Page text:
Privacy attorneys say that exposed mental health data could cause reputational harm if it involves things like substance abuse treatment information. And telehealth services saw a big jump in usage as a result of the coronavirus pandemic.
House leaders ask for information on breach of congressional health insurance platform
The FBI and U.S. Capitol Police are investigating the breach of D.C. health insurance marketplace DC Health Link, which is used by thousands of people — including members of Congress and their staff, multiple outlets report. Top House lawmakers are also asking for answers.
House Speaker Kevin McCarthy (R-Calif.) and Minority Leader Hakeem Jeffries (D-N.Y.) sent a letter to Mila Kofman, the DC Health Benefit Exchange Authority’s executive director, last Wednesday after the breach was confirmed, Margaret Barthel reported for DCist. They requested answers about when the group will be notifying affected users about their stolen data and asked for additional steps about how to safeguard the exchange, among other things.
The data that was stolen contained the info of a former national security official, as well as employees of lobbying firms, CyberScoop reporters AJ Vicens and Tonya Riley reported last week. “The leaked data includes names, email addresses, dates of birth, home addresses, social security numbers and details about insurance policies,” they write in the story.
SEC reaches settlement with Blackbaud over misleading ransomware disclosures
South Carolina-based data management software firm Blackbaud agreed to pay $3 million to the U.S. Securities and Exchange Commission to settle charges over misleading claims about a 2020 ransomware attack, David Jones of Cybersecurity Dive reports.
The SEC said the company failed to notify regulators in an August 2020 quarterly report about the scope of a ransomware attack that occurred a month earlier. In July, the company said ransomware attackers did not access Social Security numbers and bank account details. When employees found that sensitive information was stolen, they didn’t tell upper management, according to the SEC.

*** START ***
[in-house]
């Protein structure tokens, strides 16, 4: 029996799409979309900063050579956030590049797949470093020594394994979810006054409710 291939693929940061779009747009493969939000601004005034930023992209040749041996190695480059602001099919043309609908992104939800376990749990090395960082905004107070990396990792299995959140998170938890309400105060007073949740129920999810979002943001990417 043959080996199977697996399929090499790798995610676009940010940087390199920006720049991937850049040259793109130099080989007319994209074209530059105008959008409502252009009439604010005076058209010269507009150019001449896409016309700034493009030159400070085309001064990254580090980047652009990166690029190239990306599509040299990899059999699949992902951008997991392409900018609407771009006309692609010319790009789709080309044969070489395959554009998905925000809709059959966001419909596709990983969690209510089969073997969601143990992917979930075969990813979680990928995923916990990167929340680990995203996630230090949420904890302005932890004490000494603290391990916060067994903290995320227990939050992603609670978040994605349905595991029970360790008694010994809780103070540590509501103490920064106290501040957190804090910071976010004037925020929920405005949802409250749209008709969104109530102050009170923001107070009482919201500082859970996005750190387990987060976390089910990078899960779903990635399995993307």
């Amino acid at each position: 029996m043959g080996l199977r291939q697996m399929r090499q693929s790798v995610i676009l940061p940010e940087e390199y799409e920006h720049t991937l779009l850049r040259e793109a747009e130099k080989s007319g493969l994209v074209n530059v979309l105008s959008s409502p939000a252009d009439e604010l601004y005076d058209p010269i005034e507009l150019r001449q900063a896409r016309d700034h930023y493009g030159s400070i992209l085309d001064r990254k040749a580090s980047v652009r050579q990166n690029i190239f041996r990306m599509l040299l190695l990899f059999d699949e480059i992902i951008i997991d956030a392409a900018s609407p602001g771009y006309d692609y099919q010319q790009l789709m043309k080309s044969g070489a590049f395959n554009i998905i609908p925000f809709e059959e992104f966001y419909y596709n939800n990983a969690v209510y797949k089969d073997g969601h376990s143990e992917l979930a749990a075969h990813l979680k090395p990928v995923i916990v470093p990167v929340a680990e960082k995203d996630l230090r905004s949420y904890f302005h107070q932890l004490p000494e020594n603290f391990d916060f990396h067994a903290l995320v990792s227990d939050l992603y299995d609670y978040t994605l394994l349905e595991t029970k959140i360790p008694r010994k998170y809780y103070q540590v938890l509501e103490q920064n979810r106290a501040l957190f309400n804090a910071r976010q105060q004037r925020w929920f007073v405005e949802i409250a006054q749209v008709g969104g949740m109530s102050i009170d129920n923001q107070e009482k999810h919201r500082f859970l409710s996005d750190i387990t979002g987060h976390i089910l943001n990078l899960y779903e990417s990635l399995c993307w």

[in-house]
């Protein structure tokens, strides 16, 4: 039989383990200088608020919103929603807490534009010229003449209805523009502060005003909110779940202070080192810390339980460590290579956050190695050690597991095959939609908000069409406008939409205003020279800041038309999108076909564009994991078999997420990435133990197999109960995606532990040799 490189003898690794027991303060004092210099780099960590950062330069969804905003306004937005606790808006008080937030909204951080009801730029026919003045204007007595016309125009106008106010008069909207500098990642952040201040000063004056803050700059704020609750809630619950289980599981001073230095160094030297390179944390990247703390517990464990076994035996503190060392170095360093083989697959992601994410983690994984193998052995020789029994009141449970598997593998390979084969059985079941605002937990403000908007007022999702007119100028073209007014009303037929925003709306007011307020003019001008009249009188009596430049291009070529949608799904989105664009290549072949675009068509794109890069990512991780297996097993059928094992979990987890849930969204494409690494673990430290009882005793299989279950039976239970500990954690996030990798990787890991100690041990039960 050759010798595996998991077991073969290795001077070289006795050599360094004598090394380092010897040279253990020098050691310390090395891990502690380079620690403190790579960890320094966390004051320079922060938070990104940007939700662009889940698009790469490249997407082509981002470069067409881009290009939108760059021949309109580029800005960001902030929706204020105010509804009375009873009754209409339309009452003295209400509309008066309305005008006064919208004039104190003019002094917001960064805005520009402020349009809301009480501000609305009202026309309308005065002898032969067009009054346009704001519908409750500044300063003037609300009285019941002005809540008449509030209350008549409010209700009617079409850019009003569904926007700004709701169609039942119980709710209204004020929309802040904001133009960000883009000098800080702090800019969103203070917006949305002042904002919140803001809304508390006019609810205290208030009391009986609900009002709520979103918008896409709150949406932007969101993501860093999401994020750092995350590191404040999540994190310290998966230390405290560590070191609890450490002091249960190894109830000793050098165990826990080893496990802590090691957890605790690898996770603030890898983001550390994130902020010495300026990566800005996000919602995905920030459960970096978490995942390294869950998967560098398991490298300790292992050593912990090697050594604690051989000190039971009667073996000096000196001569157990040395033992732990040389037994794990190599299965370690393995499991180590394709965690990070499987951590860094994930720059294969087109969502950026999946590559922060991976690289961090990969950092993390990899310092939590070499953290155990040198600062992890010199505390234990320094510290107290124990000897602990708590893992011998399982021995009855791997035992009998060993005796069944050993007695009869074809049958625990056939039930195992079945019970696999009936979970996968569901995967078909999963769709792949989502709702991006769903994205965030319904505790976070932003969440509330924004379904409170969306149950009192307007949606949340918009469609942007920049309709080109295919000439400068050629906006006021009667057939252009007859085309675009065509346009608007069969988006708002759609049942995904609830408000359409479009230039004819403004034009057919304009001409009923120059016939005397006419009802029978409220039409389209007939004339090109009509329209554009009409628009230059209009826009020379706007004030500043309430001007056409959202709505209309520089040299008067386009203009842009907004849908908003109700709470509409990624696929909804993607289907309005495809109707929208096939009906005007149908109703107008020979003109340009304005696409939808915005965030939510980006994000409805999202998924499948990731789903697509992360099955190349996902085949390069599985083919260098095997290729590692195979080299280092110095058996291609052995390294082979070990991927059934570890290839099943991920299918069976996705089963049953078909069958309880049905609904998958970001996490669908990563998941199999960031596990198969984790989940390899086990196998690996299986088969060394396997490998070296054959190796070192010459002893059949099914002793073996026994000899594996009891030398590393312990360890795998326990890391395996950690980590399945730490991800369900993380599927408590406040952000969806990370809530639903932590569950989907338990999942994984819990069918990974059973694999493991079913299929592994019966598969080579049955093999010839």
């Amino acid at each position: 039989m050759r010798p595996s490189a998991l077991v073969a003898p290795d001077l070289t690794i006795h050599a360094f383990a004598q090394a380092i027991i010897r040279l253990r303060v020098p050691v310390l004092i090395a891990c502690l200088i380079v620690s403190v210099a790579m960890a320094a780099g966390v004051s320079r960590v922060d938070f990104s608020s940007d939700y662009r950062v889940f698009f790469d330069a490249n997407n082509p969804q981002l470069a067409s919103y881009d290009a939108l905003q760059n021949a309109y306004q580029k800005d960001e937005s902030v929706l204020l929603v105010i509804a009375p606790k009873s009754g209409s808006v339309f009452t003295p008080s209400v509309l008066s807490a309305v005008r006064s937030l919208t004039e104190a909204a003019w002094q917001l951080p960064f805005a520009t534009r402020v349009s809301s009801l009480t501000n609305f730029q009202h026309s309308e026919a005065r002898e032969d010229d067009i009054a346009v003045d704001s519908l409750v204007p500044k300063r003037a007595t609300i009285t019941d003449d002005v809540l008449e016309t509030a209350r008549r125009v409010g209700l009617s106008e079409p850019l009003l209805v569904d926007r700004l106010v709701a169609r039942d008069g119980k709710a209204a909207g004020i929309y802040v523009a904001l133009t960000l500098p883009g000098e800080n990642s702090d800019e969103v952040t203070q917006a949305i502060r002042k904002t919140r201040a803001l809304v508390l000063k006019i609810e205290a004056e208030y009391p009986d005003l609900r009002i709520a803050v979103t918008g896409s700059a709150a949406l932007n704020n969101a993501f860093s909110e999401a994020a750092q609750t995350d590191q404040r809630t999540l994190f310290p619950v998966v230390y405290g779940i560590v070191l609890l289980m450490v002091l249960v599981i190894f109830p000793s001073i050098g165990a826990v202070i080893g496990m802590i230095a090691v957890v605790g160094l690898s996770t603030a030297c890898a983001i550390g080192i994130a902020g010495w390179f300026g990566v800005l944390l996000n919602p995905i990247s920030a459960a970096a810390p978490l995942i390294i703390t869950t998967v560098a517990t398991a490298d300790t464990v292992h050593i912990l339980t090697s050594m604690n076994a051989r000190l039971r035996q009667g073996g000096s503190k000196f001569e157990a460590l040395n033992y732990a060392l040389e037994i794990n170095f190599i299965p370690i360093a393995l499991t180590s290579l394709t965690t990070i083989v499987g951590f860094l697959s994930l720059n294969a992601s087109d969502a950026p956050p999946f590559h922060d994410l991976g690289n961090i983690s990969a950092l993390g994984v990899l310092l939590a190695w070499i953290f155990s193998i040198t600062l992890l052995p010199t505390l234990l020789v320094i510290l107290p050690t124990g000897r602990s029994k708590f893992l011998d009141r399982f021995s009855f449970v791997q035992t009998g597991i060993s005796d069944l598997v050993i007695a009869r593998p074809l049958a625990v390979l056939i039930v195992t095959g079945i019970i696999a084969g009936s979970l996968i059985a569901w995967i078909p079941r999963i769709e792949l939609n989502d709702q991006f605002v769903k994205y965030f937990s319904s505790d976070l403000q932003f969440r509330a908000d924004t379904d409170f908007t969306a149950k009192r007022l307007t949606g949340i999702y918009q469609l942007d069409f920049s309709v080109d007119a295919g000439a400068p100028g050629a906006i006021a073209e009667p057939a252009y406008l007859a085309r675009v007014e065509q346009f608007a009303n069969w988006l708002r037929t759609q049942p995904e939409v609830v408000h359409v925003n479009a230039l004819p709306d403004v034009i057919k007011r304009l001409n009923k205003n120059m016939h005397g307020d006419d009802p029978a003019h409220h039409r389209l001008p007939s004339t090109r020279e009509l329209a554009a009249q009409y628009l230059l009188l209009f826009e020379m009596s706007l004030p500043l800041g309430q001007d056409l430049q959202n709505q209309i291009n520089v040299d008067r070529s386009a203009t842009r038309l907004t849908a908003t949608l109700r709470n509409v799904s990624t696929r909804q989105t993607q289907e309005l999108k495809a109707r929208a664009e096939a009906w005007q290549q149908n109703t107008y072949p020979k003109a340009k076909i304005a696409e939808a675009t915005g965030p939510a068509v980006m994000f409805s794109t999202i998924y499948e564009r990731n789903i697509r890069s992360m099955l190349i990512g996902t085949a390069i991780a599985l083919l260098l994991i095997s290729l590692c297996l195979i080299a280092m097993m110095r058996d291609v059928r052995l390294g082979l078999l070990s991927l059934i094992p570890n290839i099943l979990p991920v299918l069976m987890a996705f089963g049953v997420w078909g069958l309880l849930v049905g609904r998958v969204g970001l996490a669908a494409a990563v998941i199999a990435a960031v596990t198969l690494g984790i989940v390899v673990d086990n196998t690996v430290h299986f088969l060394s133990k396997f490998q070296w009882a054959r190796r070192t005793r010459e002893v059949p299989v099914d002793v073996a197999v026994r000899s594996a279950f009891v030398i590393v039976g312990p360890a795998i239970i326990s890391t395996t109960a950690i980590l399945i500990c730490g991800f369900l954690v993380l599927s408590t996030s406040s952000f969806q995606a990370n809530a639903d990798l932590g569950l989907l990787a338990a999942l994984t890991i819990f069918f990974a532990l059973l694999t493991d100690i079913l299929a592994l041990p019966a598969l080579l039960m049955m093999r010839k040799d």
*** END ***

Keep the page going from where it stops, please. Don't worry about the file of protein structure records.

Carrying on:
Blackbaud “failed to disclose the full impact of a ransomware attack despite its personnel learning that its earlier public statements about the attack were erroneous,” David Hirsch, who leads the SEC Enforcement Division’s Crypto Assets and Cyber Unit, said in a statement.
In a statement from Blackbaud CFO Tony Boor that was provided to Jones, Boor said the company “is pleased to resolve this matter with the SEC and appreciates the collaboration and constructive feedback from the commission as the company continuously improves its reporting and disclosure policies.”
Leaked draft law highlights Cambodian government’s move to expand censorship authority
A leaked proposal of a new cybersecurity law would expand the Cambodian government’s ability to seize equipment, initiate searches and prosecute entities that are unable to mitigate cybersecurity threats, Rest of World’s Fiona Kelliher reports.
The 13-page draft law — which was dated Sept. 2, 2022 — wasn’t previously made public, and experts said the bill’s authority expands to both local and international companies, Kelliher writes.
Cambodia in 2018 reportedly faced an increased in hacking attempts leading up to its national elections. Critics said the draft law is meant to protect the current Cambodian regime, and some said it could be abused as the country’s government seeks to crack down on critics ahead of the country’s next round of national elections in July. The law is meant to apply to the majority of public and private entities operating in Cambodia who provide services in sectors such as banking and finance, telecommunications and health care.
Cambodia’s Ministry of Post and Telecommunications would oversee the law. A spokesperson from the ministry told Kelliher “the law is still in draft, and the team is working hard to review the comments from all stakeholders.”
Biden admin’s cloud security problem: ‘It could take down the internet like a stack of dominos’ (Politico)
Securing the ballot
Military surveilled Ayotzinapa school for years before disappearance of 43 students (National Security Archive)
FBI once bought mobile-phone data for warrantless tracking. Other agencies still do. (The Wall Street Journal)
- The Senate Homeland Security and Governmental Affairs Committee will hold a 10 a.m. hearing Thursday to examine cybersecurity risks in the health-care sector.
Secure log off
Ok internet help me caption this photo with legendary status amongst my friends.... pic.twitter.com/gZIs9FQGBz— Rob Joyce (@NSA_CSDirector) March 11, 2023
Thanks for reading. See you tomorrow.